Air: Hobart, Launceston, Burnie and King Island are all gateways for domestic air traffic from the mainland to Tasmania. The majority of flights are from Melbourne and Sydney and go to Launceston or Hobart. The latter is still classified as an International Airport with full customs and immigration facilities, but the airport has not had a regular scheduled international passenger service since the 1990s (from Christchurch, New Zealand). Qantas, Virgin Blue, Jetstar, Tasair, REx and Tiger Airways provided regular services to the mainland. Tasair caters also for internal air travel, with daily scheduled flights connecting Hobart, Launceston, Burnie, Devonport, King Island and Flinders Island.
- Melbourne to Hobart: 1 hr. 15 minutes
- Melbourne to Launceston: 1 hr. 10 minutes
- Melbourne to King Island: 55 minutes
- Melbourne to Burnie: 1 hr. 10 minutes
- Sydney to Hobart: 1 hr. 55 minutes
- Sydney to Launceston: no direct flights
- Devonport to King Island: 1 hr. 20 minutes
- Burnie to King Island: 50 minutes
- Hobart to Devonport: 35 minutes
Road (coach): Numerous operators provide coach services around Tasmania, linking the cities and regional centres.
Road (private motor vehicle): Tasmania's towns and cities are linked by a network of well signposted, well maintained sealed highways and major roads which allow for easy travel between localities. The major routes through regional Tasmania are -
- Bass Highway - Burnie to Devonport and Launceston
- Brooker Highway - Hobart to New Norfolk
- Midlands Highway - New Norfolk to Launceston
- Tasman Highway - Hobart to Launceston via east coast
- Lyell Highway - Hobart to Queenstown
- Marlborough Highway - Bronte to Deloraine via The Great Lake
In Tasmania, the speed limit on the open road is generally 110 kilometres per hour. In Tasmania, a driver’s licence from your home country or another Australian state will usually suffice for up to three months, as long as it has photo identification and it’s for the same class of vehicle you intend to drive. If you’re staying more than three months, you’ll need to get a Tasmanian drivers licence.
|Useful information for visitors
Australians in general dress casually, except for formal functions and venues. As Tasmania has a cooler climate and, in places, more rainfall that the mainland states, a jacket or warmer clothing is recommended and in winter is essential, particularly during the winter months or if visiting coastal or mountainous regions. Comfortable walking shoes are recommended whenever bushwalking activities are planned. If you visit Tasmania in the cooler months, it's best to wear clothing you can layer because even the winter sun can be quite warm.
Banks in Tasmania are generally open:
9.30 am - 4.00 pm Monday to Thursday
9.30 am - 5.00 pm on Fridays.
Shop trading hours
Mondays to Wednesdays, Fridays, 9:00 am to 5:00 pm
Thursdays, 9:00 am to 9:00 pm
Saturdays, 9:00 am - 12 noon.
Shops in larger towns and cities often open beyond these hours on Saturdays (to 5:00 pm) and Sundays (10:00 am - 4:00 pm), but small town stick strictly to the above hours. This can include cafes and take-away food suppliers.
|The Best Times to Visit Tasmania
More than anywhere else in Australia, Tasmania enjoys four seasons, each with its own unique pleasures and appeal.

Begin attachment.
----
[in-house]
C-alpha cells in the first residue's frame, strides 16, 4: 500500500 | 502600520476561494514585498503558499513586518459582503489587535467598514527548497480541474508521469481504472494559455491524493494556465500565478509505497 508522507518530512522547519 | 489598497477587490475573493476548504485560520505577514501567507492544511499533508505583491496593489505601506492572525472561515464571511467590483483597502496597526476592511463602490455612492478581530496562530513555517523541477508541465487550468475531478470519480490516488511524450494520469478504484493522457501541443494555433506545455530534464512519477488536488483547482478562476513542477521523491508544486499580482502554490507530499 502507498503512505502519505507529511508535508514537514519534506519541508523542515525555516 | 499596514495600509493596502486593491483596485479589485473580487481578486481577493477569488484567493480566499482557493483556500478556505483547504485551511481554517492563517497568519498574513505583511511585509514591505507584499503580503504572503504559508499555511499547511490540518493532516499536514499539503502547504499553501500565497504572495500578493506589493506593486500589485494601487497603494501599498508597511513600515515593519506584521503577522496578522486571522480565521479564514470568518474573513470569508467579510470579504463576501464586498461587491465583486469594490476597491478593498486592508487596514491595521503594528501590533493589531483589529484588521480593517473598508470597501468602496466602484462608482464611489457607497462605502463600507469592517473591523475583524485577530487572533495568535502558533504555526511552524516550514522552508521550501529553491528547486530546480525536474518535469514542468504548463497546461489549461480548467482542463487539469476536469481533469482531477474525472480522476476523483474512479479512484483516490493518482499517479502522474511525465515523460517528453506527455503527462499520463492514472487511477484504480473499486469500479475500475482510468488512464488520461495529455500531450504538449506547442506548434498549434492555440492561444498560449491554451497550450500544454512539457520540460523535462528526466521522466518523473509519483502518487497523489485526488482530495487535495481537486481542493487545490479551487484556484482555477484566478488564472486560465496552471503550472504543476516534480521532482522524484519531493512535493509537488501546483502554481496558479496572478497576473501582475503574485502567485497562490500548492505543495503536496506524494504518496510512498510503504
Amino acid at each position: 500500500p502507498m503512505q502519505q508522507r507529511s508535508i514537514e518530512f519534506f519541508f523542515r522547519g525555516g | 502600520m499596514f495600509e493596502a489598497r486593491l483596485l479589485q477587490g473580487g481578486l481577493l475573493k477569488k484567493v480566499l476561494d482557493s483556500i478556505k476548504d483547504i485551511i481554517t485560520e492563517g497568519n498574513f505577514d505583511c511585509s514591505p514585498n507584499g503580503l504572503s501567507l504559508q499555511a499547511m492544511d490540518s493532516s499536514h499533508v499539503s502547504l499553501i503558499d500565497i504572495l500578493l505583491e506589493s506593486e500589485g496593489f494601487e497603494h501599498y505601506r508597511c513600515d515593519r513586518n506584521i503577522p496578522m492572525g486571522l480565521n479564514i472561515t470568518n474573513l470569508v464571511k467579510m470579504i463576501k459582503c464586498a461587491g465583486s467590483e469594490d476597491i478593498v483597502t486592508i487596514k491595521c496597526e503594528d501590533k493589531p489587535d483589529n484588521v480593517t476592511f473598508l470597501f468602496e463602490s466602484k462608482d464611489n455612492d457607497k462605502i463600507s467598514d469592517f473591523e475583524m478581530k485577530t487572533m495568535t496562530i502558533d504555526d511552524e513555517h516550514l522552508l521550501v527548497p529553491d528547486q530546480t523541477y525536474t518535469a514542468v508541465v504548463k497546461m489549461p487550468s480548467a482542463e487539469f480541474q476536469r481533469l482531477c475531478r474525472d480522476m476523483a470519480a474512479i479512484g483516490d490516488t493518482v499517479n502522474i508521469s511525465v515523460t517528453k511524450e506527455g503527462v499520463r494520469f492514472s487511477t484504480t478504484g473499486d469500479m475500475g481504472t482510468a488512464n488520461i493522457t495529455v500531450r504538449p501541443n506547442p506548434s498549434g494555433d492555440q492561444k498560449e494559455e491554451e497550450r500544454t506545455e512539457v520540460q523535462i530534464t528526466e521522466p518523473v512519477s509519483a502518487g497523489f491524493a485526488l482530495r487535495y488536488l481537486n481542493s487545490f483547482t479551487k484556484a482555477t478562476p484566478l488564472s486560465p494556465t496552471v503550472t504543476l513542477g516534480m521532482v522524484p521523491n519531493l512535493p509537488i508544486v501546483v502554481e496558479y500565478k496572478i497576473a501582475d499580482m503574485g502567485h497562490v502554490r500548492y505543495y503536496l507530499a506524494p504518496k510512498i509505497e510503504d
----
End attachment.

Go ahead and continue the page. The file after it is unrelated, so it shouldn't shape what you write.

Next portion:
Summer (December, January, February) is festival time Festivale in Launceston, Taste of Tasmania, in Hobart, and small local fairs.
Autumn (March, April, May) is a mellow season with calm, sunny days, and the best time to sample some of the best, fresh Tasmanian produce at events like the Taste of the Huon and Agfest, or join in the excitement of Targa Tasmania or the biennial cultural celebration 10 Days on the Island.
Winter (June, July, August) is the time to relax indoors by a log fire, or head out for an invigorating walk and then sit down to a delicious Tasmanian meal. You can join with the locals at the Longest Night Film Festival and Antarctica Mid-Winter Festival in June and be warmed by serenading voices at Hobart’s Festival of the Voices, or indulge at the Chocolate Winterfest, in Latrobe, in July.
Spring (September, October, November) is the season of cool, fresh and green countryside, the sweet scent of gardens in bloom and the bite of fish on a lure. Blooming Tasmania begins with tulip festivals in the north and south and continues through until May.
Tasmania has four distinct seasons. The warmest months are December, January, February and March. Autumn has still sunny days and riotous colours as 200 year-old oaks, elms, birches and our own native beech, turn from gold to red in preparation for winter. Winter runs from May through August. However, because we sit in the Southern Ocean, the world's weather engine, and our climate can vary greatly - on any given day.
The average maximum daily summer temperatures sit between 17 and 23 degrees Celsius (62 and 73 degrees Fahrenheit) and winter daily between 3 and 11 degrees Celsius (37 and 51 degrees Fahrenheit). Our location below the 40th parallel means our summer evenings have long languid twilights.
Rainfall varies dramatically across the Island. Hobart, with an average of 626 millimetres (24 inches) is Australia's second-driest capital city (after Adelaide). While on the west coast an annual average of 2,400 mm (95 inches) ensures the rainforest thrives.
The minimal artificial light in Tasmania's night sky means it is an exceptional location for viewing one of the wonders of the cosmos, the magnificent Aurora Australis.